One of my favorite singers of all time is a guy you may have vaguely heard of named Harry Nilsson. You probably know him best as either the guy who sings the "Coconut" song on the Reservoir Dogs soundtrack or the guy who sings "Everybody's Talkin'" on the Midnight Cowboy (and Forrest Gump) soundtrack. But he also released plenty of other brilliant songs, including "Without You" and "Jump Into the Fire" (yes, that one was used in Goodfellas.)
He died in the 1990s after years of alcohol abuse and failed comebacks, having blown out his vocal cords during his mid-70s peak. He died not long after a woman allegedly embezzled his entire life savings, but no one held any major star-studded fundraisers for him. His best musical collaborator and friend John Lennon was long dead by then and the other Beatles, who had named him their favorite American singer and launched his career, seemed to have forgotten about him.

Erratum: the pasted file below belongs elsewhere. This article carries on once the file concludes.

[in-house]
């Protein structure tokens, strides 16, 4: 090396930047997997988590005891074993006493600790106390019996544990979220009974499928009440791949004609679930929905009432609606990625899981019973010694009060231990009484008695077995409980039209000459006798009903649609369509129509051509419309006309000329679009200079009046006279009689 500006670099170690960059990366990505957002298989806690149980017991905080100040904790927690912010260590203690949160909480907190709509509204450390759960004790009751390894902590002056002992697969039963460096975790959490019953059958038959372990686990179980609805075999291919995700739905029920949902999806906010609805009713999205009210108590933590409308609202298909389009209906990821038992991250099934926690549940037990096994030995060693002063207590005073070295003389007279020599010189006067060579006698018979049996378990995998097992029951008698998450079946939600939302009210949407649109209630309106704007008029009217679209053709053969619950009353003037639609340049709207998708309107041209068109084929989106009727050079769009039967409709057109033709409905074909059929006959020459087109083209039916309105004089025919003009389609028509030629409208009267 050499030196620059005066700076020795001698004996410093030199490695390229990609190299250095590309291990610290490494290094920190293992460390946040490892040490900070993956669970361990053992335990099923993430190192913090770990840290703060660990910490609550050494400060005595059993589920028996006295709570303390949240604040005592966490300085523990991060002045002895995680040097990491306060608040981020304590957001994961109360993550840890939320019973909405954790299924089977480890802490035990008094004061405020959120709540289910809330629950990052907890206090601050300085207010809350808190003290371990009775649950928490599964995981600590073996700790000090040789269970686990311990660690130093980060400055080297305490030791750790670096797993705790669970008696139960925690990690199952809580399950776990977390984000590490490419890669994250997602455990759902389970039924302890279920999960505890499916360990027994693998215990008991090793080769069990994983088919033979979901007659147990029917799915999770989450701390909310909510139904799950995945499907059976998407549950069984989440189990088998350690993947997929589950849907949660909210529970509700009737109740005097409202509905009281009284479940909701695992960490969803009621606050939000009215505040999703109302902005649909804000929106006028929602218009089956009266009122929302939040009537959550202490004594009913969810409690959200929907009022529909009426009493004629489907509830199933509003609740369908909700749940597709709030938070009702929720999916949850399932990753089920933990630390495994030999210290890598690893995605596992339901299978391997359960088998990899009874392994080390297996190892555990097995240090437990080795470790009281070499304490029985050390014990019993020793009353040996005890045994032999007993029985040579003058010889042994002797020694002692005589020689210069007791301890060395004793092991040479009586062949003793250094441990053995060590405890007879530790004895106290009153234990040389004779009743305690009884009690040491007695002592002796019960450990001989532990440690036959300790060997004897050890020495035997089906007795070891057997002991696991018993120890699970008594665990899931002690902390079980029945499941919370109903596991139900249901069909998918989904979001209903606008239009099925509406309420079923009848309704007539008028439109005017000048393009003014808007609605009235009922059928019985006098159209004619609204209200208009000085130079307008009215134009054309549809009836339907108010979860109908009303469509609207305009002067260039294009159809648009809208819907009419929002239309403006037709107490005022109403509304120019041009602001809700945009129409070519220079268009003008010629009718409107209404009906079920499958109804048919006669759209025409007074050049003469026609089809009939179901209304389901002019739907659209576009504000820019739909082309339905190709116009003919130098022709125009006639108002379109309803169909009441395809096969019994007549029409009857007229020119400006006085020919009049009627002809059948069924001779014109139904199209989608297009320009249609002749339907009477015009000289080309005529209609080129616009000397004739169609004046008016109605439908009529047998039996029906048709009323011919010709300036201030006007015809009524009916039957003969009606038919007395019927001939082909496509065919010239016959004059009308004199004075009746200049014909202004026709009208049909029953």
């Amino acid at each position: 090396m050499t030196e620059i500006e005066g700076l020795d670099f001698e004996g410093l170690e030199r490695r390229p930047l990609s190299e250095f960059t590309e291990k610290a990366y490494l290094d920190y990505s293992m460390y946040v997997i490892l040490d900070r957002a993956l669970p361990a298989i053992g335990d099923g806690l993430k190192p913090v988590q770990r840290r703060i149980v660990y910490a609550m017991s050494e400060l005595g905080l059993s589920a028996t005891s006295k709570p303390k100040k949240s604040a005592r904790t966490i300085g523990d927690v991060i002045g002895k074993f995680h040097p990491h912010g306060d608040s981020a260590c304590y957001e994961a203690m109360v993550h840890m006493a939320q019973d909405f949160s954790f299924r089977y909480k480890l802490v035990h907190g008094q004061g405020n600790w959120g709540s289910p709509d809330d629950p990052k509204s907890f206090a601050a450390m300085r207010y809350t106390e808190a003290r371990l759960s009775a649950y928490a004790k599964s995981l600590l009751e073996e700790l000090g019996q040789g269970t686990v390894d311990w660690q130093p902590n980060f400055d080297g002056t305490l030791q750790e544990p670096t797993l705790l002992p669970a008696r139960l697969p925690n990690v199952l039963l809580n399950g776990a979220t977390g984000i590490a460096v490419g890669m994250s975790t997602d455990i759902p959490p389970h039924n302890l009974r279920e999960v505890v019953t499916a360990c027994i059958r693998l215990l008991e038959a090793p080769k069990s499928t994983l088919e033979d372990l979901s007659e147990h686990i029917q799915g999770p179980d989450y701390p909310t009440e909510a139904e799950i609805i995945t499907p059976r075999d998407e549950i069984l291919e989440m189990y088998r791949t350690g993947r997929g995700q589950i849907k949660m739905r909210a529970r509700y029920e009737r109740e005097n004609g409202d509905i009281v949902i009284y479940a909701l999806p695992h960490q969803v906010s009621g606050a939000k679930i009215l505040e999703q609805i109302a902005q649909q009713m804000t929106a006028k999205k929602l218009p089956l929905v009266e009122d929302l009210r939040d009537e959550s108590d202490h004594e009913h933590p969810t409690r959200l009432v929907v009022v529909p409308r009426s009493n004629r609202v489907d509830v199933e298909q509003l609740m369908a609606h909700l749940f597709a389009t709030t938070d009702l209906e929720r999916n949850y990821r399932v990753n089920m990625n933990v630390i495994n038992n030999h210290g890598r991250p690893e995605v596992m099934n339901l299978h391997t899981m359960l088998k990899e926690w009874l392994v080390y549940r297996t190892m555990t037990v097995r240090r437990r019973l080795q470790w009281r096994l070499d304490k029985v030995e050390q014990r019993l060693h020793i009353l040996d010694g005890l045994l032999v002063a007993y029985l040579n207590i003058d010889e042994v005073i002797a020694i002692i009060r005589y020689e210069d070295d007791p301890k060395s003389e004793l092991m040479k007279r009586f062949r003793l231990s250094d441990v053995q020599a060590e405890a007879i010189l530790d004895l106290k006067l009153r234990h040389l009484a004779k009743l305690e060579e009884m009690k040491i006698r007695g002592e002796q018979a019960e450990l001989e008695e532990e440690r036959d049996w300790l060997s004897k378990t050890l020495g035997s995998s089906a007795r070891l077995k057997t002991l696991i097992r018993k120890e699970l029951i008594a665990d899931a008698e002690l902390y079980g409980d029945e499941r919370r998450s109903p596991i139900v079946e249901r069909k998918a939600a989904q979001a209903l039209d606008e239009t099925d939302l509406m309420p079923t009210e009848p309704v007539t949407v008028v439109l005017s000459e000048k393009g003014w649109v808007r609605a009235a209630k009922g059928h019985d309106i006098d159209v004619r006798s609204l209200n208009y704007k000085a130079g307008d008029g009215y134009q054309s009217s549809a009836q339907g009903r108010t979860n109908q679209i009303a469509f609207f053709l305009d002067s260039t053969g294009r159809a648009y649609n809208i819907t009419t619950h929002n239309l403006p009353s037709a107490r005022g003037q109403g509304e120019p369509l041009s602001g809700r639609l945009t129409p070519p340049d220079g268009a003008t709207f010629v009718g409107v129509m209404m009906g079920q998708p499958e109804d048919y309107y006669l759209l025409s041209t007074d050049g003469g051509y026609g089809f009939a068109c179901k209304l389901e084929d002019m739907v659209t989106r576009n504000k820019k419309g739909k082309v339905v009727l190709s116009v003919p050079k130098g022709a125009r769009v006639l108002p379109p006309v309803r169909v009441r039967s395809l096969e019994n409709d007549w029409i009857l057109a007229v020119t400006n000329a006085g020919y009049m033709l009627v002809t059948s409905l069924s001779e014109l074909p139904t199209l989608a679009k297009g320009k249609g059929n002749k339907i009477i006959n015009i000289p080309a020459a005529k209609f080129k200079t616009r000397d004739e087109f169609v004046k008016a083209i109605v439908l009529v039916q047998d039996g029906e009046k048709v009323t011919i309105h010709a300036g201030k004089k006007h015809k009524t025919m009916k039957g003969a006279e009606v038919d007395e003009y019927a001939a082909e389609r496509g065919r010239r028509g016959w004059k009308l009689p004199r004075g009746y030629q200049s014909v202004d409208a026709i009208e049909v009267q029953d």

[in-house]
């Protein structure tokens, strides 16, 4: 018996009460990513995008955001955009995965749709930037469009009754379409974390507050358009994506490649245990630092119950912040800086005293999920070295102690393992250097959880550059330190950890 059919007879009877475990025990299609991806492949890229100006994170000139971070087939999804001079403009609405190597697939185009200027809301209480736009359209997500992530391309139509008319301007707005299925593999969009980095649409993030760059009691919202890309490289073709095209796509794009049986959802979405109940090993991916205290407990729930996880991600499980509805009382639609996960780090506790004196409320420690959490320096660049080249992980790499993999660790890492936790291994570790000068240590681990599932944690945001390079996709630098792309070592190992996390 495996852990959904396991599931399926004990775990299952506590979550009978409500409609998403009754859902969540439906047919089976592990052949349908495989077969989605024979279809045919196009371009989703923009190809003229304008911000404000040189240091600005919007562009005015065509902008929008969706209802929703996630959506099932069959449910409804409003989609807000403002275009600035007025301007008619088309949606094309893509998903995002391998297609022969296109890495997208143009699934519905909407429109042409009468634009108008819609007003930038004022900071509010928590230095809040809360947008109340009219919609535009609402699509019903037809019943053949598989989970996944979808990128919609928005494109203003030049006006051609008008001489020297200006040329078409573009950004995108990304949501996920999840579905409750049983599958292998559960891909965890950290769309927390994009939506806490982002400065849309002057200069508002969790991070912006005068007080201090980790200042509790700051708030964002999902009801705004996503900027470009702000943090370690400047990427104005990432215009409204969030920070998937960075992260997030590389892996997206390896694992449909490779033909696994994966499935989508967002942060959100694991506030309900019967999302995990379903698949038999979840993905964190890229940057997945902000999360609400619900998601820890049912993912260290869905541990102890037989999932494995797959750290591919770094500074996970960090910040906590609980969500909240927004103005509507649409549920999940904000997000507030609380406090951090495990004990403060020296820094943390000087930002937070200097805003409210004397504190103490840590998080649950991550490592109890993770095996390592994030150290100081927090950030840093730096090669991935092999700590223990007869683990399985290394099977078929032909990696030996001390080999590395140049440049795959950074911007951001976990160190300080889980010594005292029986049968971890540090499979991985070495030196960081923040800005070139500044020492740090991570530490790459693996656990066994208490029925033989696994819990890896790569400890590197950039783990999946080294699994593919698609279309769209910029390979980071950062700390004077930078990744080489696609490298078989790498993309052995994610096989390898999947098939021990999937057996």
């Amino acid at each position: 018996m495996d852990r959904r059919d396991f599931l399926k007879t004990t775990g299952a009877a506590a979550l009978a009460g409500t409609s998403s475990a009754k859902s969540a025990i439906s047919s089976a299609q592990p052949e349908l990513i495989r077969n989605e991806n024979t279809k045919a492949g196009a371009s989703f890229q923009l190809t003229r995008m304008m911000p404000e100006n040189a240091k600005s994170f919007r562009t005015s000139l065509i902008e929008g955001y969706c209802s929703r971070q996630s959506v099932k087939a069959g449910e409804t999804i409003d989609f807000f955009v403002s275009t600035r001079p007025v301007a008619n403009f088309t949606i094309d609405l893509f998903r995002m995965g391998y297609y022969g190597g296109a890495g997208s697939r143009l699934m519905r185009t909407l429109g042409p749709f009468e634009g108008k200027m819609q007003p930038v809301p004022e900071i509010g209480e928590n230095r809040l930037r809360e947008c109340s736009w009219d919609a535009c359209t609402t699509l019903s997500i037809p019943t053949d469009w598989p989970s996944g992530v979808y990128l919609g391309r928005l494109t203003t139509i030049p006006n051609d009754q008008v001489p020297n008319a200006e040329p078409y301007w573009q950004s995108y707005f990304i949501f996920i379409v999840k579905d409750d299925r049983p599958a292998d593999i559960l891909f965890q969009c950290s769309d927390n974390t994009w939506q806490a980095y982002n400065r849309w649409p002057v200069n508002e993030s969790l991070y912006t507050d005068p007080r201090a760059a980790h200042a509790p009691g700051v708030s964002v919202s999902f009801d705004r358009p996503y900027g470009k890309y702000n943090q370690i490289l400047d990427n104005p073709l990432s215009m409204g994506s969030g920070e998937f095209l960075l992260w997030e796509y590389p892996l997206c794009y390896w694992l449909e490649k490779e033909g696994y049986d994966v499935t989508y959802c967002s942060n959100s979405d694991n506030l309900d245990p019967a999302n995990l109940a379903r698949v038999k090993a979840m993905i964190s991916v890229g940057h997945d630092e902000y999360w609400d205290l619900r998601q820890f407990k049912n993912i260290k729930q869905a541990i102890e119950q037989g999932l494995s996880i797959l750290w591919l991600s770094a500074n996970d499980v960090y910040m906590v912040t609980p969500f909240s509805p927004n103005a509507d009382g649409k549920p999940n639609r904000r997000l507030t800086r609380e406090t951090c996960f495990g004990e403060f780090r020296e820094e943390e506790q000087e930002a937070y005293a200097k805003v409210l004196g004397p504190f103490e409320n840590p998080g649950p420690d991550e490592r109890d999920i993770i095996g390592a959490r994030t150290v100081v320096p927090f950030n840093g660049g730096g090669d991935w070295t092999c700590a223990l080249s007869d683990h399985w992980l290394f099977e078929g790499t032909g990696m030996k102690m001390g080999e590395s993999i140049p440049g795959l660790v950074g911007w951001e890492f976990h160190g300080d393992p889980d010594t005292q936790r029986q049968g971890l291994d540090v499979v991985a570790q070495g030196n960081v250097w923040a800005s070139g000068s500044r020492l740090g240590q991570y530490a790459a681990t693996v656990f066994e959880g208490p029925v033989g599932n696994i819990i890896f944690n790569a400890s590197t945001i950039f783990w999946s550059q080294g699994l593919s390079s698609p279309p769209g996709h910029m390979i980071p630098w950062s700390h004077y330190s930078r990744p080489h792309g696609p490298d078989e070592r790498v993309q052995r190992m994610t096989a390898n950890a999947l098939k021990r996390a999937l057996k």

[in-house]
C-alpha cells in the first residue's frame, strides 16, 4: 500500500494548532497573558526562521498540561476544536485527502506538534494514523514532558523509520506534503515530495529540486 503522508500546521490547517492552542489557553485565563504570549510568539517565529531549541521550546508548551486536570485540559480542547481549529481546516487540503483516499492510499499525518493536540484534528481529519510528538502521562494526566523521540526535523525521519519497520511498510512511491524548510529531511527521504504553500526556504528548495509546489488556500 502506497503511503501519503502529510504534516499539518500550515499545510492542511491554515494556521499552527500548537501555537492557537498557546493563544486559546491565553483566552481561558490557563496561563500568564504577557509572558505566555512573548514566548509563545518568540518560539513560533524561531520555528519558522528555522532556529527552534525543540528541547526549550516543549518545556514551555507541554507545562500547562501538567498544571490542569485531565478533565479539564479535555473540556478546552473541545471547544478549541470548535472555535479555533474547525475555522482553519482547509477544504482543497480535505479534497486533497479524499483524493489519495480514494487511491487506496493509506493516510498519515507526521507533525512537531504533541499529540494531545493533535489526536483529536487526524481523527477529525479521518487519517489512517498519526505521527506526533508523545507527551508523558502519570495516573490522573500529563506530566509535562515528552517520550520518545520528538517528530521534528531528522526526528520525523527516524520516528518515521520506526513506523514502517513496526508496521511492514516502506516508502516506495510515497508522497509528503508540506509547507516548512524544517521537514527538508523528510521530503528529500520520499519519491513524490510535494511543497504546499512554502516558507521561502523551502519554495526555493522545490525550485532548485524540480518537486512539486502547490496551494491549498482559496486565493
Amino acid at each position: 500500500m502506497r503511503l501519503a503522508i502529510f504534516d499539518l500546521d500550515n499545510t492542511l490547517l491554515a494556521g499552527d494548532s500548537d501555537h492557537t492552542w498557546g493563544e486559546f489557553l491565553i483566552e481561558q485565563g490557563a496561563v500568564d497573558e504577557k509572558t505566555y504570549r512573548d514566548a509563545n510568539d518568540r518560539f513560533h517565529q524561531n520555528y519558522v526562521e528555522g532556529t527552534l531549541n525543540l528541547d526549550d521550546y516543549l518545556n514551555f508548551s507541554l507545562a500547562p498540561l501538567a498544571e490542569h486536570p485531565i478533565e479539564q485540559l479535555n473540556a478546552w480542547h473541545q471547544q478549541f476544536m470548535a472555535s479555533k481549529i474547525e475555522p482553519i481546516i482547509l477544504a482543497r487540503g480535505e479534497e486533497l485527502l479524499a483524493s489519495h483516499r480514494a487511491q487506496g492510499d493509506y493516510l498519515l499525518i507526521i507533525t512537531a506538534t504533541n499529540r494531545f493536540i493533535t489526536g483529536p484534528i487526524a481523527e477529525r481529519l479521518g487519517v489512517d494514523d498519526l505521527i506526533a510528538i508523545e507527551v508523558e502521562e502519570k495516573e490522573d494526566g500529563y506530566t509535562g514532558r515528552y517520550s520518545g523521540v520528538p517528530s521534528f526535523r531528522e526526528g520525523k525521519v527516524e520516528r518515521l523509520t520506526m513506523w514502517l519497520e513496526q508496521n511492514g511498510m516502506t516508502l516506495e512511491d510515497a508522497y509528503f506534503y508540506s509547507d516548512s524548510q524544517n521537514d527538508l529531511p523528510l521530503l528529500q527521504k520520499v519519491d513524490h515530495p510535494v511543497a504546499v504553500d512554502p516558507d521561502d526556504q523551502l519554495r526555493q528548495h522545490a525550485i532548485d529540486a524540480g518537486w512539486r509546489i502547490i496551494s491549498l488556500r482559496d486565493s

Now, a new documentary — years in the making — aims to right a heinous cultural wrong. Who Is Harry Nilsson' (And Why Is Everybody Talkin' About Him)? opens tomorrow in select cities and has been getting almost unanimous praise from critics who thought they'd had enough has-been-musician-documentaries like 30th Century Man and so forth.
Director John Scheinfeld told me: "Harry Nilsson inspired the Beatles, the Who, Randy Newman, Brian Wilson
and so many other legendary musicians and this film reveals why he mattered so much to them and why he still matters to the generations of musicians that followed."
Here's the trailer: